It was the first message 54-year-old Kevin Garratt and 53-year-old Julia Dawn Garratt were able to convey — through a Canadian consular official — ever since being taken into custody by Chinese officials on Monday night.
"They just wanted everybody to know that they're safe," the couple's oldest son, Simeon Garratt, said in an interview from Vancouver on Wednesday.
"Physically they're fine, but they're really, at this point, just very frustrated and confused and are just hoping that the Chinese government is able to see the truth."
The couple, who is fluent in Mandarin, has lived in China for the past 30 years and has been running a coffee shop since 2008 in the city of Dandong, which lies on the border with North Korea.
They were out for dinner with friends when they were detained earlier this week, with their four grown children simply told their parents were being held in an undisclosed location in the city.
Canadian consular officials were able to secure a meeting with the pair on Wednesday, meeting separately with each of them for half an hour, said Garratt.
"The conditions are fine. The Chinese side kept emphasizing the fact that they're meeting with every human rights code," he said, adding that his parents were being held in a guesthouse under constant guard. "They're not allowed to leave or talk to anybody."
The couple is being investigated on suspicion of stealing state secrets about China's military and national defence research — serious allegations that weren't immediately explained to them when they were detained, Garratt said.
"The best way I could describe is my dad is upset, for sure. I think he's angry, mad, confused, there's a lot of things that they have going on and it's not just them that suffers from this," he said, noting that Chinese authorities have temporarily shut down his parents' coffee shop.
The accusations against the Garratts came just a few days after the Canadian government blamed Chinese hackers for infiltrating computers at the National Research Council of Canada, a claim Beijing vehemently denied.
The Chinese embassy in Ottawa, however, is dismissing questions about the timing of the Garratts' detention.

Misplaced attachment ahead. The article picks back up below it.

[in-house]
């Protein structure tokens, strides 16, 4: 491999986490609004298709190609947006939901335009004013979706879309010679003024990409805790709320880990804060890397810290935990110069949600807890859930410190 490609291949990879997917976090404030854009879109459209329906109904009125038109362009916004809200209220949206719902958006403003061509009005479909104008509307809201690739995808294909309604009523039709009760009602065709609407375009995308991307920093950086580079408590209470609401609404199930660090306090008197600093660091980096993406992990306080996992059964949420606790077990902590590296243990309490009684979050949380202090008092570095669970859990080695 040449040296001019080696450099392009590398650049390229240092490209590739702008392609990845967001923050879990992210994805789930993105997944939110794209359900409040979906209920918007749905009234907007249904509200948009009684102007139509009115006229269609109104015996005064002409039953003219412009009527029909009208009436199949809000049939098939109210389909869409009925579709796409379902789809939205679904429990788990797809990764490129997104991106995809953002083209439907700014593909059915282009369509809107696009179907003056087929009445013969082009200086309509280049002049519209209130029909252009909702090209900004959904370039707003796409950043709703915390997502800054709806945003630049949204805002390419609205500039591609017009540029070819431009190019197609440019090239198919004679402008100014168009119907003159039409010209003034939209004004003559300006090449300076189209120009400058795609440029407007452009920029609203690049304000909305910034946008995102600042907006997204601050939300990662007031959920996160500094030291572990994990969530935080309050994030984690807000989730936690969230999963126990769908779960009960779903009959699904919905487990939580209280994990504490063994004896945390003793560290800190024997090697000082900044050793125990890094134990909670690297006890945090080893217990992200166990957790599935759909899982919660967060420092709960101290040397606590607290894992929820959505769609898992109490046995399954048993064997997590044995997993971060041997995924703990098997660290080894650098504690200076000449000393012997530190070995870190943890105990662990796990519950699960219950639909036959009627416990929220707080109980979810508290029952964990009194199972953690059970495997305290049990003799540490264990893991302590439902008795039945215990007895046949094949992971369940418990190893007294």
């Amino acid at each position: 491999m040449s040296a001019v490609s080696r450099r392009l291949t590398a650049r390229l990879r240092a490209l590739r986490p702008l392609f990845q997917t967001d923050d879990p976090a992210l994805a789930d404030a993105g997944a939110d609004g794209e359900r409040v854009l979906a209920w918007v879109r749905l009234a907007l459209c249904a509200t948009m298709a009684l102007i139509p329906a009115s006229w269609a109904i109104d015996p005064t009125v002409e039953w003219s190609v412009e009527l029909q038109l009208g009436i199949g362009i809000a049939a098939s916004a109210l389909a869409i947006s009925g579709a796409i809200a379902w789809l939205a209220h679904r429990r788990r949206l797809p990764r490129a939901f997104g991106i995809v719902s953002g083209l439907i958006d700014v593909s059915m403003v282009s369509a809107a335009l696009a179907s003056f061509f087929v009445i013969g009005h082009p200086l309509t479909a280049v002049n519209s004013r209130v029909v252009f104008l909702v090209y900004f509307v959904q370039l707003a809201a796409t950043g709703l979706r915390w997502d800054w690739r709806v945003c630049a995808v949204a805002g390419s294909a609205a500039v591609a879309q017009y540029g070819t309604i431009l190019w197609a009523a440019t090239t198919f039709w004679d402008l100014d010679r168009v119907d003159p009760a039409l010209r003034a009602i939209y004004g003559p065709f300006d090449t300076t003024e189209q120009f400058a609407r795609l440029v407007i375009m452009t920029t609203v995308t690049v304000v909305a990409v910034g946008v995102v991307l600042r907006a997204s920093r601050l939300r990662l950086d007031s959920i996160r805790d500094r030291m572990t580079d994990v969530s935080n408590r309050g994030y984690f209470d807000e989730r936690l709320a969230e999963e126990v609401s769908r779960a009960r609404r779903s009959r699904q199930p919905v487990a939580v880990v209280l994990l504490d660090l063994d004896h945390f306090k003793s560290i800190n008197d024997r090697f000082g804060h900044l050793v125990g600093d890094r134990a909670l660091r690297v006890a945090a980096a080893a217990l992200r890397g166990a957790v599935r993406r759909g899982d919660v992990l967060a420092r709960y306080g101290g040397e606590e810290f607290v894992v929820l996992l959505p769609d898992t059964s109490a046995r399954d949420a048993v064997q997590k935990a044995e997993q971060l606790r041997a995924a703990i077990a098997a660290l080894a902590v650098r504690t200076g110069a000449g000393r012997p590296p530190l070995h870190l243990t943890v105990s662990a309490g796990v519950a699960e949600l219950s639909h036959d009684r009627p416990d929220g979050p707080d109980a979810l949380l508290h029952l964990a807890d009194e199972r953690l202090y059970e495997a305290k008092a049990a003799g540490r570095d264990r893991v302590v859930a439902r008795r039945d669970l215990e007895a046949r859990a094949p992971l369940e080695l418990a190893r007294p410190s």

"We believe there is no need to overinterpret this case," spokesman Yang Yundong said in a statement. "Various rights of the couple have been fully guaranteed."
The couple's children have called the allegations against their parents "crazy," noting that the pair has never had access to classified state information.
When not pouring coffee for their customers, the couple spend their time helping locals practice their English and raise money for humanitarian aid sent to North Korea through a charity they helped set up, their son said. While they are openly Christian, the couple has never tried to skirt China's laws on proselytizing, he added.
"They actually just love China...They love the people, they love the food, the culture," said Garratt, noting that his 21-year-old brother is attending university on a scholarship from the Chinese government.
"The Chinese government is basically paying him to go to school there for the next five years and it just boggles my mind that that kind of a situation can be coupled with some sort of a spy allegation against my parents."
For now, the couple's children hope Canadian officials in China can negotiate their parents' release.
"The talks between the Chinese and the Canadian Embassy are still going on," said Garratt.
"I'm really just hopeful that this whole thing gets cleared up and the Canadian government is able to put enough pressure to keep the situation moving. The worst thing in my mind is that this gets dragged out."